Worldwide, Indigenous people are at a higher risk of human trafficking—including both sex trafficking and labor trafficking—than other diverse populations (Administration for Children and Families, 2018). Indigenous groups in the United States, including American Indian/Alaska Native, Native Hawaiian, and Pacific Islander populations, are especially at risk. The Human Trafficking Leadership Academy (HTLA) Class 5 fellows were asked to address the following project question:
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Booklet: Strong Families Respect Each Other: What Native Youth Need to Know About the Connection Between Sexual Assault and Domestic Violence
This booklet, "Strong Families Respect Each Other: What Native Youth Need to Know About the Connection Between Sexual Assault and Domestic Violence" (12 pages) was produced by NIWRC in partnership with the Native Youth Sexual Health Network.
This booklet, "Strong Families Respect Each Other: What Native Youth Need to Know About Domestic Violence" (14 pages) was produced by NIWRC in partnership with the Native Youth Sexual Health Network. This booklet contains definitions on domestic violence, examples of controlling violence, what to do if you're experiencing domestic violence in any form, for family and friends of people experiencing domestic violence and how Native youth can lead the change to break the silence around domestic violence in their comm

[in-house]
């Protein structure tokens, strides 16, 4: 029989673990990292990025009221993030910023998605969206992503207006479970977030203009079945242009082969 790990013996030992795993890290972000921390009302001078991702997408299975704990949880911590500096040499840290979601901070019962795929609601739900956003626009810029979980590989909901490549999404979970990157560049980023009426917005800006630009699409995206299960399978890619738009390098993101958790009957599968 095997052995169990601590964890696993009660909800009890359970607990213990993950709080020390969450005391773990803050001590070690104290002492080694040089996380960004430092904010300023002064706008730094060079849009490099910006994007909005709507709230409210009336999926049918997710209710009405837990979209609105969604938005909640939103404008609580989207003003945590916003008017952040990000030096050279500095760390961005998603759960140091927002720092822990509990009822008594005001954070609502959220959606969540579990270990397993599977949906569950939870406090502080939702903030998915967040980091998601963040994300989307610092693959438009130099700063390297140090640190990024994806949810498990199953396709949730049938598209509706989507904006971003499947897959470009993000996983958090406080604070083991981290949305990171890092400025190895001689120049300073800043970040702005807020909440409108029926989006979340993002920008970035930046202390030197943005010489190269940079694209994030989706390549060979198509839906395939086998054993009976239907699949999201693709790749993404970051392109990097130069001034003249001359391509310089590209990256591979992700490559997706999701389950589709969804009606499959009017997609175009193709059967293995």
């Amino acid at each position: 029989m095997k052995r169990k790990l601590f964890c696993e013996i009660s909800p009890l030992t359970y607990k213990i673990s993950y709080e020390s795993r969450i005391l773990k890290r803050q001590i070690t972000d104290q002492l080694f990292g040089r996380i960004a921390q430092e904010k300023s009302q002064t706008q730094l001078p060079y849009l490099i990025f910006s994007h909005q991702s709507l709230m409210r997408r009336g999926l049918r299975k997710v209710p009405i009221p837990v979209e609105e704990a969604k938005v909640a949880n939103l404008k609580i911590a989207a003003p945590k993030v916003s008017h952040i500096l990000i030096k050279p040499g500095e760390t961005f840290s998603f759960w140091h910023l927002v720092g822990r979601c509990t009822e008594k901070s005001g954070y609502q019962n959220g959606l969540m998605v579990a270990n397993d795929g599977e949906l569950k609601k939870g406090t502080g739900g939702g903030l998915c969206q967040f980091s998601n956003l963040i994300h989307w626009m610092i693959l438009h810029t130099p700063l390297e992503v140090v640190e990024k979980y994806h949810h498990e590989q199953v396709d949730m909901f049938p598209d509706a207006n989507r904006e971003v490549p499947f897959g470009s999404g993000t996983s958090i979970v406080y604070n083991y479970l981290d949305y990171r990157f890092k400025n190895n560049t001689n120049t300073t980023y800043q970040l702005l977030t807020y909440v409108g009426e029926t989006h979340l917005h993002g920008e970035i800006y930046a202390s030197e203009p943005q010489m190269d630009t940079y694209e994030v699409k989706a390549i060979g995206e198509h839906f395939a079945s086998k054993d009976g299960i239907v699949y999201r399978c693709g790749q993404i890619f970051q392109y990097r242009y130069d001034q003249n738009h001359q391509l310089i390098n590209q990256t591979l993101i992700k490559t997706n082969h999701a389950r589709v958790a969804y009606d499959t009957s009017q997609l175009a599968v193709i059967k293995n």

Fostering Resilience in Children Traumatized by Domestic Violence in Collaboration with their Non-offending Parent
The 2019 Women Are Sacred calendar includes awareness months and days reflecting the safety for Native women movement along with beautiful color photographs, artwork and images.
Building Girls’ Protective Assets in Indian Country: Intentional Girl-Centered Program Design
The protective asset building approach emerged internationally in the late 1990s as a way to increase teenage girls’ resilience and overall capabilities. It grew in response to research showing that girls’ access to resources and support in their community shrinks at puberty due to heightened fears of sexual violence. At this life-stage girls are not well-served by programs that cater to either children or adult women.
The goal for this webinar is for participants to engage in critical thinking about how their coalition/advocates and communities are actively practicing resiliency with youth who witness or experience domestic violence/intimate partner violence in their homes. Our panel consists of Victoria Sweet from NCJFCJ, Haley Merrill from CASA, Dr. Alaina Szlachta, PHD from NDVH, and Caroline LaPorte from NIWRC.